or
Subelement T1
FCC Rules, descriptions, and definitions for the Amateur Radio Service, operator and station license responsibilities
Section T1B
Authorized frequencies: frequency allocations; ITU; emission modes; restricted sub-bands; spectrum sharing; transmissions near band edges; contacting the International Space Station; power output
What is the International Telecommunications Union (ITU)?
• An agency of the United States Department of Telecommunications Management
• Correct Answer
A United Nations agency for information and communication technology issues
• An independent frequency coordination agency
• A department of the FCC

The International Telecommunication Union (ITU) is an agency of the United Nations which regulates information and communication technology issues. It is also the global focal point for governments and the private sector in regards to developing networks and services.

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Tags: itu arrl chapter 7 arrl module 18

Which amateur radio stations may make contact with an amateur radio station on the International Space Station (ISS) using 2 meter and 70 cm band frequencies?
• Only members of amateur radio clubs at NASA facilities
• Correct Answer
Any amateur holding a Technician or higher-class license
• Only the astronaut's family members who are hams
• Contacts with the ISS are not permitted on amateur radio frequencies

There are no special requirements as far as licensing goes for talking to a satellite or space station; it's a station like any other, it just happens to be in a very remote location. As long as you are allowed to transmit on the uplink frequency (the frequency the satellite listens on) you can communicate through it.

Since any amateur radio operator with a Technician or higher class license can operate on the 2 meter and 70 cm bands, that means that those operators can also make contact with a station in space.

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Tags: license class 2 meter 70 cm arrl chapter 6 arrl module 16

Which frequency is within the 6 meter amateur band?
• 49.00 MHz
• Correct Answer
52.525 MHz
• 28.50 MHz
• 222.15 MHz

As an aid, convert the wavelength to frequency:

\begin{align} f_\text{ (MHz)} = \frac{300}{\lambda _\text{ (meters)}} \end{align}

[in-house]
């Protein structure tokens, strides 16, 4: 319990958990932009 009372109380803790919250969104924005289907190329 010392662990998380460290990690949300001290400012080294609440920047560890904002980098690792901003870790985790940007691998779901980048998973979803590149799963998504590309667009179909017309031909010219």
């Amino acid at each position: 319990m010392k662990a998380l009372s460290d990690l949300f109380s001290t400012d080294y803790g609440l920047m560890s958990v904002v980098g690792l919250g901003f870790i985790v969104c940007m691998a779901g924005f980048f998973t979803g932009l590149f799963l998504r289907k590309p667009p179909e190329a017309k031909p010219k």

So in this case: \begin{align} f_\text{ (MHz)} &= \frac{300}{6 \text{ m}} \approx 50 \text{ MHz} \end{align}

52.525 MHz is the only frequency in the 6 meter band.

Note:
The distractor answer 49 MHz is even closer to 6 meters in length, however, is outside of the US amateur 6 meter frequency allocation, which is the range 50.0 MHz - 54.0 MHz. The sub-band 50.0 MHz to 50.1 MHz is restricted to CW (Continuous Wave) only.

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Tags: frequencies 6 meter arrl chapter 7 arrl module 17

Which amateur band are you using when your station is transmitting on 146.52 MHz?
• Correct Answer
2 meter band
• 20 meter band
• 14 meter band
• 6 meter band

As an aid, you can convert the frequency ($f$) to wavelength in meters ($\lambda$) :

\begin{align} \lambda_\text{ (m)} = \frac{300}{f_\text{(MHz)}} \end{align}

(300 is approximately the number of Mm/sec light travels in a vacuum.) So in this case: \begin{align} \lambda_\text{ (m)} &= \frac{300}{146.52 \text{ MHz}} = 2.05 \text{ m} \approx 2 \text{ m} \end{align}

144-148Mhz is the frequency range allocated to ham radio operators in the 2 meter band, with 144.0-144.1 being allocated for CW mode only.

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Tags: frequencies 2 meter arrl chapter 7 arrl module 17

What is the limitation for emissions on the frequencies between 219 and 220 MHz?
• Spread spectrum only
• Correct Answer
Fixed digital message forwarding systems only
• Emergency traffic only
• Fast-scan television only

I don't know any really good tricks for remembering these, except to point out that whenever there is a part of the band that is reserved for Data it is generally the lowest part, and so it makes sense that the range at the bottom of the 220 MHz range would be for data. In point of fact, all non-data frequencies allowed to ham operators in the 1.25 meter band (222 MHz) are from 222.0 to 225.0 MHz, and that block allows phone and image.

219 to 220MHz is for fixed digital message forwarding systems only.

See the ARRL Frequency Chart for a handy one-page reference to band privileges.

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Tags: memorizing frequencies digital modes arrl chapter 7 arrl module 17

On which HF bands does a Technician class operator have phone privileges?
• None
• Correct Answer
10 meter band only
• 80 meter, 40 meter, 15 meter and 10 meter bands
• 30 meter band only

Technician class operators are much more limited in their HF band privileges than General or Amateur Extra class operators. Remember that while Technician class operators have CW privileges on some other HF bands, they only have Phone, RTTY, and Data privileges on a portion of the 10m band.

This is why if you have an HF radio you will want to get your General class license sooner rather than later!

See the ARRL Frequency Chart for a handy one-page reference to band privileges.

An easy way to remember this is to look for the "1" first. Technician class is the first license.

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Tags: arrl chapter 7 arrl module 17